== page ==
Youtube Red's global expansion will boost revenue, but won't be the next #netflixeverywhere
May 16, 2018
16 May 2018: Google’s YouTube Red, the online video platform’s premium ad-free subscription-based offering, is soon heading for global expansion, bringing its global market availability in line with Netflix and Amazon Video. Although YouTube only needs to get a fraction of its global users to pay in order to match, or even exceed, Netflix’s total global subscriber count, doing so will be a major challenge. In Ovum’s view, YouTube Red’s ad-free experience may appeal to “super fans” of the platform’s many creators, who YouTube will now be able to further monetize, but most YouTube users are likely to continue to be happy to put up with a few ads in exchange for free access. Indeed, according to Ovum’s OTT Video Subscription Service Provider Forecast: Americas, standalone YouTube Red subscribers accounted for less than 1% of total YouTube users in the US in 2017, where the service has been available for over two years.
Figure 1: Netflix total paid subscriptions vs. Total Amazon Video (Prime + standalone) subscriptions vs. total logged-in YouTube users, global, 2017
Source: Ovum, YouTube (as of June 2017)
“The expansion of YouTube Red will not cause Netflix or Amazon any cause for concern, as the real impact will be on the music streaming market, not the premium video market. YouTube Red’s value comes into its own when viewed as a music streaming service: subscribers have access Google Play Music, can download videos for offline play, and play sound from music videos in the background on mobile devices. Plus, music videos account for nine of the 10 all-time most-viewed videos on YouTube, demonstrating that it already serves as a music service for many internet users. In other words, rather than positioning a threat to Netflix, the global roll-out of YouTube Red will put pressure on Spotify and Apple Music.” said Matthew Bailey, Analyst in Ovum’s Media & Entertainment team.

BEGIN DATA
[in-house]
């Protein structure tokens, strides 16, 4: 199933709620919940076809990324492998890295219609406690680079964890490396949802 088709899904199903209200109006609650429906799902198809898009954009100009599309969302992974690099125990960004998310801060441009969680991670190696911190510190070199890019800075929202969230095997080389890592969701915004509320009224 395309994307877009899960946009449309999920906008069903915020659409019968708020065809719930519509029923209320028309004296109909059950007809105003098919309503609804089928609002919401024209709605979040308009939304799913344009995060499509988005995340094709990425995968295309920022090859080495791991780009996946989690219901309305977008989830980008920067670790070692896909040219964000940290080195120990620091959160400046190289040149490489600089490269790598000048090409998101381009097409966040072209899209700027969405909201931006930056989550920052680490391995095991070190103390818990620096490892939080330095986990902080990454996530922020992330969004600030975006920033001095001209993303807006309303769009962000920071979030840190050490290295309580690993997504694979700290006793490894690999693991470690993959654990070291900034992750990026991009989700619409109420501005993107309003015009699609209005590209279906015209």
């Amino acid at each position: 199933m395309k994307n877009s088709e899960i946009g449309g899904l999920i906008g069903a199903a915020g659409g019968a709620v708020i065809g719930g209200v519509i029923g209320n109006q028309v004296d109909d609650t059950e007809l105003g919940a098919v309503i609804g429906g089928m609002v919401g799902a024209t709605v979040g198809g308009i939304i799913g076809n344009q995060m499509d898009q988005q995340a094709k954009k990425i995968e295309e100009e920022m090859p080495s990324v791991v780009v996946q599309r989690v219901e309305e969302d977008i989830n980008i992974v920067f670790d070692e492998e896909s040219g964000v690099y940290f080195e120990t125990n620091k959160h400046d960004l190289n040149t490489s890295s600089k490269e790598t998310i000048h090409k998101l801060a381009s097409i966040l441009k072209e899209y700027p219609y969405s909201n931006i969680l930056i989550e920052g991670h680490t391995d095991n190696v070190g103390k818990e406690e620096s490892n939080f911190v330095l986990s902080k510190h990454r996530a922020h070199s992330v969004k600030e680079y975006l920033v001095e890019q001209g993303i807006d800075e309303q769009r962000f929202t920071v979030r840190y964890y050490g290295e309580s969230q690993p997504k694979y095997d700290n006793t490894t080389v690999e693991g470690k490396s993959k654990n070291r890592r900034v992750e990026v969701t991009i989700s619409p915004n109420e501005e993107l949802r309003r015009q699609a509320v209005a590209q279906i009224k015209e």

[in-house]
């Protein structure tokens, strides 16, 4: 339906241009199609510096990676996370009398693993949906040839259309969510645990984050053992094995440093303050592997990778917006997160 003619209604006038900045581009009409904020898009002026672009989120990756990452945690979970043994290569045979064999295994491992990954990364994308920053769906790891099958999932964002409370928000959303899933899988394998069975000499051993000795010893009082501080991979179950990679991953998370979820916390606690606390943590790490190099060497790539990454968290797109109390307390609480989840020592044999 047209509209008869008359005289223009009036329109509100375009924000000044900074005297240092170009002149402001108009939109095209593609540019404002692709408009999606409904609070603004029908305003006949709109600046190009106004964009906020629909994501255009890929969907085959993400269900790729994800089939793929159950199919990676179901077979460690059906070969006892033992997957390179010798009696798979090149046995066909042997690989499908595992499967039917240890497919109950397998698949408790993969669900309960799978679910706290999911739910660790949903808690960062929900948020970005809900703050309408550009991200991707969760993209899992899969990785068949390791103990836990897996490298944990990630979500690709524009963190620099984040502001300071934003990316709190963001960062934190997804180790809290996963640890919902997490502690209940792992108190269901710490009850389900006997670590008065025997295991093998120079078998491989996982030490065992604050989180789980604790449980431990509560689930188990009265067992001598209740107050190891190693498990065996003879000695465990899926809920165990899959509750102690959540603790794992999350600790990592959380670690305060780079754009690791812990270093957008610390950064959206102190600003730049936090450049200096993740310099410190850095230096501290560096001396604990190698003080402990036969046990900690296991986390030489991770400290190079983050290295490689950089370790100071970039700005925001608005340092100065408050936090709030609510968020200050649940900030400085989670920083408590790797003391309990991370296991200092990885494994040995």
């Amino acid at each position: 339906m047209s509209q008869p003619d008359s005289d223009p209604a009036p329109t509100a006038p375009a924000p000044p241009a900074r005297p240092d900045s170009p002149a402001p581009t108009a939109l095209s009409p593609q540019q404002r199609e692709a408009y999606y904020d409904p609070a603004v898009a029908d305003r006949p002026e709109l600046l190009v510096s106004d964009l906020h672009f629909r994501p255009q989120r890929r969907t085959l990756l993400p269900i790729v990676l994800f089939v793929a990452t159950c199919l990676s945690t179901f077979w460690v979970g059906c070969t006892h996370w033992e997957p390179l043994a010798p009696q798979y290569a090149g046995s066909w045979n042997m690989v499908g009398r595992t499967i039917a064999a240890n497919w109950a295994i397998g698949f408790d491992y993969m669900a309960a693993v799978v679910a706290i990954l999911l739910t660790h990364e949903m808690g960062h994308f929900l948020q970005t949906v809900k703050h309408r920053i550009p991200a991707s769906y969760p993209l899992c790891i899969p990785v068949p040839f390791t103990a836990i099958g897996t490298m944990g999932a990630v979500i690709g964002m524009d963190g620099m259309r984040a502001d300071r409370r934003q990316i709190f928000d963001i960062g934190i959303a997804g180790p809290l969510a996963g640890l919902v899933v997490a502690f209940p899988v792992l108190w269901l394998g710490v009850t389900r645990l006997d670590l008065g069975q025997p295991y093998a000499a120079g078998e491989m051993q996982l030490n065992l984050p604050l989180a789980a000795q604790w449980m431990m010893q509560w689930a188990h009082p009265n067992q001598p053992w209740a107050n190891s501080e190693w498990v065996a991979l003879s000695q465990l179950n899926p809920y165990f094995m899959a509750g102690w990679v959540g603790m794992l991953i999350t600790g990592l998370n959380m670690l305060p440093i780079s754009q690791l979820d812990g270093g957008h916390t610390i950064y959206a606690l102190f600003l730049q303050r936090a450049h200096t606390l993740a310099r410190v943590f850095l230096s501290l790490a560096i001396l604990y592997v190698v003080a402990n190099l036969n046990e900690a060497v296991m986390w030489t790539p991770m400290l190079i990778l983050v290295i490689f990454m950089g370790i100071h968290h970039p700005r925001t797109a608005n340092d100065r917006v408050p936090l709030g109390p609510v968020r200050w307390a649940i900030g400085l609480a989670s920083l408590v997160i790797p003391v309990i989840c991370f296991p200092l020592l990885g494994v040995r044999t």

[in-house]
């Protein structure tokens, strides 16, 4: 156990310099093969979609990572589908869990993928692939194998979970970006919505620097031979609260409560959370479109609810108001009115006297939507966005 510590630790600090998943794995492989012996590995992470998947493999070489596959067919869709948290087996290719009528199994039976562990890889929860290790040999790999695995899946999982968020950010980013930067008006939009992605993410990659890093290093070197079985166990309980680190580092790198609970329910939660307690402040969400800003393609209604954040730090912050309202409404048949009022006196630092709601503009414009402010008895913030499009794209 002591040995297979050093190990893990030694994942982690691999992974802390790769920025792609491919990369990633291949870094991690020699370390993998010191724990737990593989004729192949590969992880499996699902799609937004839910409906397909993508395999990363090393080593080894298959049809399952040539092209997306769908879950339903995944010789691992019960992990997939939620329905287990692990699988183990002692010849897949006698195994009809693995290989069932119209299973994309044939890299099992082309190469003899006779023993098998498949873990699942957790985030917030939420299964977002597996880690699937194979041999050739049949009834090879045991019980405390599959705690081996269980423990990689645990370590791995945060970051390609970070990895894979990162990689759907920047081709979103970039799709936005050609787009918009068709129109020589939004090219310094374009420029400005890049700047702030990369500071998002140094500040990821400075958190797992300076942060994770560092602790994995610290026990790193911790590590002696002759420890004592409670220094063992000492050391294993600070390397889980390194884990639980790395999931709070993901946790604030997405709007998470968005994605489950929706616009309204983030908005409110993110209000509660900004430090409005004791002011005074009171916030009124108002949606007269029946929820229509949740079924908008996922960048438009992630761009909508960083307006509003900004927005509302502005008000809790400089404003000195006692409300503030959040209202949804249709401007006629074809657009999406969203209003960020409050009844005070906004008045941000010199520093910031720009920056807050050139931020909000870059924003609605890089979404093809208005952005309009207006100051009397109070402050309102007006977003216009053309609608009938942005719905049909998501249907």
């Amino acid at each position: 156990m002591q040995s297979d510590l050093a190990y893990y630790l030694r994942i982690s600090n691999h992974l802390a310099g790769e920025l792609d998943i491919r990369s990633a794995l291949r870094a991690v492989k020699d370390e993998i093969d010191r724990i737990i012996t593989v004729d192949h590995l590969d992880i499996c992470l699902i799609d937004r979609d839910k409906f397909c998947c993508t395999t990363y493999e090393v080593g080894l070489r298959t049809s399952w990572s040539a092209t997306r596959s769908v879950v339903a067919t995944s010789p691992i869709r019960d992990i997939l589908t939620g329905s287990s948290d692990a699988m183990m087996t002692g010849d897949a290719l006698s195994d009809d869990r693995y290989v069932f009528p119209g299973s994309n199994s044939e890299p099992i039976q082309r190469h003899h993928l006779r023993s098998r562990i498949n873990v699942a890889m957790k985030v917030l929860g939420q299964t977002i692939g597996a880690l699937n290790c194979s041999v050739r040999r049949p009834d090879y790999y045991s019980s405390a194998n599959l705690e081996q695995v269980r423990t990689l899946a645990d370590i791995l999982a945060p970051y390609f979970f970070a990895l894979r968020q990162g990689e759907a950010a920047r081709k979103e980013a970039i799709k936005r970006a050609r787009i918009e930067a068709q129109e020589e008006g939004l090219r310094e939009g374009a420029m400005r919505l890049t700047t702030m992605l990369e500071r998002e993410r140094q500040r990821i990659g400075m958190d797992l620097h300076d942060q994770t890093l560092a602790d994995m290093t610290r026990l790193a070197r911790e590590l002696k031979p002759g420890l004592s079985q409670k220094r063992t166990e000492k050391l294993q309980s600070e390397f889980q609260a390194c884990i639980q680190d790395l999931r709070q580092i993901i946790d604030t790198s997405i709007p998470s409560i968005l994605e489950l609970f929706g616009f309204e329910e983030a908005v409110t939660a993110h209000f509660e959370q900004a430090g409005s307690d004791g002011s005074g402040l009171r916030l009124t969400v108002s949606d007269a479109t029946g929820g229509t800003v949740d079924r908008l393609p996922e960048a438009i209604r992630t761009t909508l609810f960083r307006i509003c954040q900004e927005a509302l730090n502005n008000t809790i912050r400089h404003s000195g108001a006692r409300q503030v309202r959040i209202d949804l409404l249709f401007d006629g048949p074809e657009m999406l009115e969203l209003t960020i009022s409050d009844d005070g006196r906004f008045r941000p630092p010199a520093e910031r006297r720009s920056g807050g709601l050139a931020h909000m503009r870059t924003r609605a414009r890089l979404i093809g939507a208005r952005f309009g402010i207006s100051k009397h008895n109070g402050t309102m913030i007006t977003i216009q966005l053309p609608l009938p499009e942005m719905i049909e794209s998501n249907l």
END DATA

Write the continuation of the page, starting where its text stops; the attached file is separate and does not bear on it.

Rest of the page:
“On the surface, YouTube Red’s business model shares similarities with Netflix and Amazon Video, but Google is no match for the big SVODs when it comes to exclusive content. Google has invested in exclusive and original content, but the fact is that most YouTube users simply do not go to YouTube to watch “premium” content. And even if Google continues to up its content game, with investments currently reported to be in the “hundreds of millions”, YouTube is unlikely to directly compete with Netflix and others for the foreseeable future”, said Tony Gunnarsson, Principal Analyst in Ovum’s Media & Entertainment team.